Companies make another shot at global struggle against smoking. Experts are optimistic at the prospective.
Nabi Biopharmaceuticals and a unit of GlaxoSmithKline Plc signed a licensing agreement for Nabi's experimental vaccine to treat nicotine addiction and the prevention of the harmful habit relapse.
Nabi will get $40 million upfront and is eligible to get more than $500 million in option fees and milestones for the vaccine, NicVAX, and follow-on nicotine vaccines.
In return, the British drugmaker will get an option to exclusively in-licence NicVAX on a worldwide basis and a licence to develop follow-on nicotine vaccines.
Nabi will be responsible for the first of two NicVAX late-stage trials, and upon successful completion GlaxoSmithKline Biologicals SA could take responsibility for further development of the vaccine.
The companies expect to complete the deal in the first quarter of 2010.
The vaccine, which received a $10 million grant from the National Institute on Drug Abuse in October, is designed to stimulate the immune system to produce antibodies that bind to nicotine.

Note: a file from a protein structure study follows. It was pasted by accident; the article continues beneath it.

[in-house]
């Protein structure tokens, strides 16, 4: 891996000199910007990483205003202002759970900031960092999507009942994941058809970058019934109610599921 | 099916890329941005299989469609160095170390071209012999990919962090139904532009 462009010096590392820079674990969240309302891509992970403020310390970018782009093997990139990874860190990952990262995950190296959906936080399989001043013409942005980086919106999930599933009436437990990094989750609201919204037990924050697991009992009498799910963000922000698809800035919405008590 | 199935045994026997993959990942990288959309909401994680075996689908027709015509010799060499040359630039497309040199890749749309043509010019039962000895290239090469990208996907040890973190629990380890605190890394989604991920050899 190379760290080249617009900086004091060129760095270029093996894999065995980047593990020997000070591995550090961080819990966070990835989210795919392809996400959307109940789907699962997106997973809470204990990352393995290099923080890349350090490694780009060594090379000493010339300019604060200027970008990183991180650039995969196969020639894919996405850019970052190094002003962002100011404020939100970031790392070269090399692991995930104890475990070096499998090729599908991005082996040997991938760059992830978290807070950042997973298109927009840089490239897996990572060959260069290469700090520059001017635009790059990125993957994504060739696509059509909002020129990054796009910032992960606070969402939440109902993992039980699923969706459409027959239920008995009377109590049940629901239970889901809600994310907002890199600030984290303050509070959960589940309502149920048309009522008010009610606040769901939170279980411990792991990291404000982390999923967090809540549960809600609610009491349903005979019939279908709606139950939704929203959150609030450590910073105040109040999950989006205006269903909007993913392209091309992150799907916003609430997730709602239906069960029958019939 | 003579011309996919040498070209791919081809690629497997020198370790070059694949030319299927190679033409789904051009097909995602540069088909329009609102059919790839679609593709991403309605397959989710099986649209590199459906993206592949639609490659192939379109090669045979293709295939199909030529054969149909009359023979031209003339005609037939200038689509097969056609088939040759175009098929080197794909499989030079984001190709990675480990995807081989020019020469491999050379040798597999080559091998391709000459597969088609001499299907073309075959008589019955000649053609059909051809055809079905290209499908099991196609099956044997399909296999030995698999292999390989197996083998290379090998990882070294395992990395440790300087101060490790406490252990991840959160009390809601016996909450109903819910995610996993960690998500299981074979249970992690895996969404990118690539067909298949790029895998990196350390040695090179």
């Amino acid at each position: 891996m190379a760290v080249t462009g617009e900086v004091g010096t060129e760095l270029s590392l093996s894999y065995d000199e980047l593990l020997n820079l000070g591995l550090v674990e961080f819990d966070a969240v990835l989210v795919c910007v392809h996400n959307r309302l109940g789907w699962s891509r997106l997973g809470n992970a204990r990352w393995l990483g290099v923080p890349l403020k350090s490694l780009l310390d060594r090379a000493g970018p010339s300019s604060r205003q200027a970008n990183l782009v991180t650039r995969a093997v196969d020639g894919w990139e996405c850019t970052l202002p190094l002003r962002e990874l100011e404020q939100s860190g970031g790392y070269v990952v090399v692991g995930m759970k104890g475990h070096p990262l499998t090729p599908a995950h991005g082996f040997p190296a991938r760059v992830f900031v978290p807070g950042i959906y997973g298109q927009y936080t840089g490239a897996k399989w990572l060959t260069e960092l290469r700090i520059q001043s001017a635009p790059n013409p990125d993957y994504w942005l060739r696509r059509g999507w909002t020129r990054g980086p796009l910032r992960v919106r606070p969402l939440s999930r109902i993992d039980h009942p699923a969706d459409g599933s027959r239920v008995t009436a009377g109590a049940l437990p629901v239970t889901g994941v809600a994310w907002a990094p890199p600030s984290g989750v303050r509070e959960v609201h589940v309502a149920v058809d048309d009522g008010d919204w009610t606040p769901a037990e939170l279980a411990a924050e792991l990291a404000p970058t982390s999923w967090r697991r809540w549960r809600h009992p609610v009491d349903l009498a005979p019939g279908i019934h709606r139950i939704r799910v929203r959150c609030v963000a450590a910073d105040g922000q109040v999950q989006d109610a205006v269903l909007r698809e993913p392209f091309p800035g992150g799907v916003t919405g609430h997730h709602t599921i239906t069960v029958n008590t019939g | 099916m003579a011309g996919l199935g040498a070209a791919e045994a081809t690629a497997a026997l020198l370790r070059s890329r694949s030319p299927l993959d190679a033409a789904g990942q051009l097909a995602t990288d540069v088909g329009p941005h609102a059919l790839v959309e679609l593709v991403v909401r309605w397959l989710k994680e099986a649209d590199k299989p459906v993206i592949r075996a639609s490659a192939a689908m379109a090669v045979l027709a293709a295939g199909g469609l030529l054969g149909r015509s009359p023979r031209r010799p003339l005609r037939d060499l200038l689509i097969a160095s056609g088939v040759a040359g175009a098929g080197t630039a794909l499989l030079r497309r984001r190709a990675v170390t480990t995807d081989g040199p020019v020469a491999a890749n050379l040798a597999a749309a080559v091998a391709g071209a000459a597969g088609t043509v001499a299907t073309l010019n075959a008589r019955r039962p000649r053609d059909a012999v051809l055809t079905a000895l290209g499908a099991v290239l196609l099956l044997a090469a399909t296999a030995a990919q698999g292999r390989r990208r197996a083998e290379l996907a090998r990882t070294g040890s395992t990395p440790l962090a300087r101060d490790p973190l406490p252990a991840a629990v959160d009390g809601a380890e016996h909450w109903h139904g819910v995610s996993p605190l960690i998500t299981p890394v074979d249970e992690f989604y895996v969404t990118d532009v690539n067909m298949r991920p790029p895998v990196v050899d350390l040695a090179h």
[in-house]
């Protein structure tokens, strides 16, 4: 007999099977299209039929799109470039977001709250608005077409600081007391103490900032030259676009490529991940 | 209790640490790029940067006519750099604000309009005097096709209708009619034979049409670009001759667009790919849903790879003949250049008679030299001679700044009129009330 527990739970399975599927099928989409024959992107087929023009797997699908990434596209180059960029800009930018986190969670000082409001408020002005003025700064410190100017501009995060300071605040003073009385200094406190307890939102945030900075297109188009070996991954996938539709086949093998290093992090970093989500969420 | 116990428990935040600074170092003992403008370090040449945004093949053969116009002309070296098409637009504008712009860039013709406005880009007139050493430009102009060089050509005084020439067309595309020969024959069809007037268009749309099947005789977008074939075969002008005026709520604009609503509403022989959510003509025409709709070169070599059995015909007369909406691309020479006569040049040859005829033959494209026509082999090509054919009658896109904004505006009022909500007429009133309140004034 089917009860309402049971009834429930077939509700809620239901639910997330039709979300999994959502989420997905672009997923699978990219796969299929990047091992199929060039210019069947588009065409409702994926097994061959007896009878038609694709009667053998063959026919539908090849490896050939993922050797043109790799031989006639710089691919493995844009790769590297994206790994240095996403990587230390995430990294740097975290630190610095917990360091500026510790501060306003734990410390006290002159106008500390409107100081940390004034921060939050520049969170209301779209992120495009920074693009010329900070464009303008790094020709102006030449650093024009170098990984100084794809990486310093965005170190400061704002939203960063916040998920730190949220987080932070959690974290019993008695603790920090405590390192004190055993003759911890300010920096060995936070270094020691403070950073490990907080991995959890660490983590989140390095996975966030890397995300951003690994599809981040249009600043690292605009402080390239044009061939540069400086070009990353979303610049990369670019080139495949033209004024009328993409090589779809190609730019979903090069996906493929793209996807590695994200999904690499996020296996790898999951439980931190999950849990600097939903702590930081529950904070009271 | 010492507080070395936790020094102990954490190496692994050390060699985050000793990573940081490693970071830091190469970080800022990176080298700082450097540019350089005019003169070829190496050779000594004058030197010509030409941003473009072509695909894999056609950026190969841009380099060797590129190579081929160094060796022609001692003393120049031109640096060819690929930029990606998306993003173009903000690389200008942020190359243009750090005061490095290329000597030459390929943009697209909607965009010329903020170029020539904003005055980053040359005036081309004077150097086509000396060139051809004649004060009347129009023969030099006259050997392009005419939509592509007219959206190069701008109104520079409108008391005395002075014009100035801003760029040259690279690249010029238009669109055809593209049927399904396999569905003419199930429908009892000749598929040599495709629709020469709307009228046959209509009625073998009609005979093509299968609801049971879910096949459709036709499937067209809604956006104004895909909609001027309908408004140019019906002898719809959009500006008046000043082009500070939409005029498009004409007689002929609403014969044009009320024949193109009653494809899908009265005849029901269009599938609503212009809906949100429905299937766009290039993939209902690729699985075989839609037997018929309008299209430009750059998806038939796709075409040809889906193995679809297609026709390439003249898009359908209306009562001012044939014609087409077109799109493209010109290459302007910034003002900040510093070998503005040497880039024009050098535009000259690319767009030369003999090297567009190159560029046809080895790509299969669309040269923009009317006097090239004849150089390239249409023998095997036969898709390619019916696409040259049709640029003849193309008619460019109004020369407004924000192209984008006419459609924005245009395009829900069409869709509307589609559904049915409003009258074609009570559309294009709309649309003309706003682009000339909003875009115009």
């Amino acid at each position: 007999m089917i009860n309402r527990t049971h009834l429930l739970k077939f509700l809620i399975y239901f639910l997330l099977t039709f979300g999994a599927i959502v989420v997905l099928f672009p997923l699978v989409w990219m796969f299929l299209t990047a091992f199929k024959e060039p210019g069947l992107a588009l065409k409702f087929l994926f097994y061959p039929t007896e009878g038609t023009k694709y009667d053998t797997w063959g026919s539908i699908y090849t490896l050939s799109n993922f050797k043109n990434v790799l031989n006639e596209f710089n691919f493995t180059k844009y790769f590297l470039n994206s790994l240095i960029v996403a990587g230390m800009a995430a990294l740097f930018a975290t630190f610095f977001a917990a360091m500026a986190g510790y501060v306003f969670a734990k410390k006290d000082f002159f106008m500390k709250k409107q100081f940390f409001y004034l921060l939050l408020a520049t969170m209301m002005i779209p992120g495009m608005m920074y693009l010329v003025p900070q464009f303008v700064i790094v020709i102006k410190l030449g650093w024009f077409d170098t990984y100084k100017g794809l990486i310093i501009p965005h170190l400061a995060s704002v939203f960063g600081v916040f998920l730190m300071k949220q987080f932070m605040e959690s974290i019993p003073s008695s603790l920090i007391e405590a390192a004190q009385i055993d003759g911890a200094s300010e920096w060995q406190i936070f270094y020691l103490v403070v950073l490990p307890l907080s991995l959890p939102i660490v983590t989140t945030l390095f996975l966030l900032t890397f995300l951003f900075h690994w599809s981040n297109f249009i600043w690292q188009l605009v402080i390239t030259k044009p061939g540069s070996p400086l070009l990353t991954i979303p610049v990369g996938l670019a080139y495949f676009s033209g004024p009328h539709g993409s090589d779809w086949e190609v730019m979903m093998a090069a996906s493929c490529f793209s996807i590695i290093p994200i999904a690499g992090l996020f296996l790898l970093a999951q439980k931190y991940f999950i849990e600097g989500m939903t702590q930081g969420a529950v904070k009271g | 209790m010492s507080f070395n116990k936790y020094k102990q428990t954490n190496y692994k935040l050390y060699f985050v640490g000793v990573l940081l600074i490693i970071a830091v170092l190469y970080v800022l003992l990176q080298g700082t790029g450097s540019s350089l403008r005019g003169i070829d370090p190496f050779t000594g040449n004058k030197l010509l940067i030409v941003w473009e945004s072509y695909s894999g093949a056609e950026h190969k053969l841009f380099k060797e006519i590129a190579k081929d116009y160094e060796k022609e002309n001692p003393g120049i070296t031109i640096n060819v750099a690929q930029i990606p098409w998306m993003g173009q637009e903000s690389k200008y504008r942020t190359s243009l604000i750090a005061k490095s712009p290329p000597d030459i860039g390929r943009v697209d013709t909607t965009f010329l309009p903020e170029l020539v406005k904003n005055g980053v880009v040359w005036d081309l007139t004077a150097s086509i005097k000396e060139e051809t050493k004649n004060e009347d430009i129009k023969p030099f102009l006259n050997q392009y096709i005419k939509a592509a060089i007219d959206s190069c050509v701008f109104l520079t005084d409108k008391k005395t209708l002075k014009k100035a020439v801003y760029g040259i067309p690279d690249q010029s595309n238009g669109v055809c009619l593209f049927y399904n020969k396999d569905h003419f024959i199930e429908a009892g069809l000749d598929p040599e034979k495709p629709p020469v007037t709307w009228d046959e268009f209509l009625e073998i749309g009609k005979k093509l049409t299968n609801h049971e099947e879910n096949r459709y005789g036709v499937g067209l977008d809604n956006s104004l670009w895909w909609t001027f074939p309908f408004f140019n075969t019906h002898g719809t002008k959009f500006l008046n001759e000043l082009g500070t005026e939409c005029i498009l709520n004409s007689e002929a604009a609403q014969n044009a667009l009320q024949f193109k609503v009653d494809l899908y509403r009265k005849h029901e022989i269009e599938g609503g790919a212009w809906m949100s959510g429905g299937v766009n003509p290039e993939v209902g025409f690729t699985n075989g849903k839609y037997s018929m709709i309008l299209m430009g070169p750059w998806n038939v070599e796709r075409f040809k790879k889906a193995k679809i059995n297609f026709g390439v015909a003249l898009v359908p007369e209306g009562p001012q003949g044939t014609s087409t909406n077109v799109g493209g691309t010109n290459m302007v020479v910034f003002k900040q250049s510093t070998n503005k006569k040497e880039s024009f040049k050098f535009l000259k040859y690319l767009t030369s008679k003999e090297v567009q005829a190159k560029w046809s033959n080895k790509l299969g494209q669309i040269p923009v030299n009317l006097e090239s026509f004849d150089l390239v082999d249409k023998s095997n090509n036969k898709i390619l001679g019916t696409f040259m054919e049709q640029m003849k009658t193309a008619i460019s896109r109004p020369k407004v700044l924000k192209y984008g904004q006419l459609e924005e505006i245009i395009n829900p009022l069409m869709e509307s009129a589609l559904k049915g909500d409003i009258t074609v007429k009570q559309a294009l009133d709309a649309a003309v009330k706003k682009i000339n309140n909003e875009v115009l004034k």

The global market for smoking cessation is expected to reach $4.6 billion by 2016, and vaccines could account for $2 billion in sales.
In October, a similar anti-smoking vaccine by Cytos Biotechnology (CYTN.S) and Swiss drugmaker Novartis (NOVN.VX) missed its main goal in a mid-stage study, leading some analysts to question whether it can make it to the market.
Nabi shares rose 26 % to $4.50 in morning trade Monday on Nasdaq. Glaxo shares were down 4 pence at 1247 pence by 1434 GMT on the London Stock Exchange, according to Reuters's report.
Russian Foreign Minister Sergei Lavrov announced the termination of diplomatic relations with NATO at a time when US Secretary of Defense Lloyd Austin ended a meeting in Georgia with his counterpart